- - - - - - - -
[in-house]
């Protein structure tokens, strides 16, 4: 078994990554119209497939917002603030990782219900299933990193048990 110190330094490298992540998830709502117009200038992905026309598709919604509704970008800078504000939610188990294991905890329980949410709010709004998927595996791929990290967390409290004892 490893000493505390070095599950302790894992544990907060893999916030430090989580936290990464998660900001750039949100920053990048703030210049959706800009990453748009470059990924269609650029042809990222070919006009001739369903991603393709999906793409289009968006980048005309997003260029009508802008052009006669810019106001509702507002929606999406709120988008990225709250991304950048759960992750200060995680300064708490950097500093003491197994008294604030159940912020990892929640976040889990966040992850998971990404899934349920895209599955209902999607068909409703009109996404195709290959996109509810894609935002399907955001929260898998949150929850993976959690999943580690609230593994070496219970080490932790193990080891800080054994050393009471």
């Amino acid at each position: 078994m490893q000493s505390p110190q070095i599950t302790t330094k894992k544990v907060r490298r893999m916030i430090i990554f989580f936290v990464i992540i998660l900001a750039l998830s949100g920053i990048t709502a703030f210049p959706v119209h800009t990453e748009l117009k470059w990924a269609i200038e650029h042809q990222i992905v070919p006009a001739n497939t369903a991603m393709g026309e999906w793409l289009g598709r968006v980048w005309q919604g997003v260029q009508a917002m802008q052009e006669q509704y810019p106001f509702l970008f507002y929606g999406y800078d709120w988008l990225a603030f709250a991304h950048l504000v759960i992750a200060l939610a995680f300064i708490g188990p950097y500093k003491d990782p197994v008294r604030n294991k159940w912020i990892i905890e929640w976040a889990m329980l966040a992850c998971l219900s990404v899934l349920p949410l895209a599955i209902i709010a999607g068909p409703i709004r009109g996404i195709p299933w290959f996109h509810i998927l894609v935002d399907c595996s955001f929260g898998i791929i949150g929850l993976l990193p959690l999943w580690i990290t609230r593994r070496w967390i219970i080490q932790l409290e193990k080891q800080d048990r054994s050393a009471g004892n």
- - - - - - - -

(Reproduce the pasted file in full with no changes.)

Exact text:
[in-house]
């Protein structure tokens, strides 16, 4: 078994990554119209497939917002603030990782219900299933990193048990 110190330094490298992540998830709502117009200038992905026309598709919604509704970008800078504000939610188990294991905890329980949410709010709004998927595996791929990290967390409290004892 490893000493505390070095599950302790894992544990907060893999916030430090989580936290990464998660900001750039949100920053990048703030210049959706800009990453748009470059990924269609650029042809990222070919006009001739369903991603393709999906793409289009968006980048005309997003260029009508802008052009006669810019106001509702507002929606999406709120988008990225709250991304950048759960992750200060995680300064708490950097500093003491197994008294604030159940912020990892929640976040889990966040992850998971990404899934349920895209599955209902999607068909409703009109996404195709290959996109509810894609935002399907955001929260898998949150929850993976959690999943580690609230593994070496219970080490932790193990080891800080054994050393009471």
């Amino acid at each position: 078994m490893q000493s505390p110190q070095i599950t302790t330094k894992k544990v907060r490298r893999m916030i430090i990554f989580f936290v990464i992540i998660l900001a750039l998830s949100g920053i990048t709502a703030f210049p959706v119209h800009t990453e748009l117009k470059w990924a269609i200038e650029h042809q990222i992905v070919p006009a001739n497939t369903a991603m393709g026309e999906w793409l289009g598709r968006v980048w005309q919604g997003v260029q009508a917002m802008q052009e006669q509704y810019p106001f509702l970008f507002y929606g999406y800078d709120w988008l990225a603030f709250a991304h950048l504000v759960i992750a200060l939610a995680f300064i708490g188990p950097y500093k003491d990782p197994v008294r604030n294991k159940w912020i990892i905890e929640w976040a889990m329980l966040a992850c998971l219900s990404v899934l349920p949410l895209a599955i209902i709010a999607g068909p409703i709004r009109g996404i195709p299933w290959f996109h509810i998927l894609v935002d399907c595996s955001f929260g898998i791929i949150g929850l993976l990193p959690l999943w580690i990290t609230r593994r070496w967390i219970i080490q932790l409290e193990k080891q800080d048990r054994s050393a009471g004892n």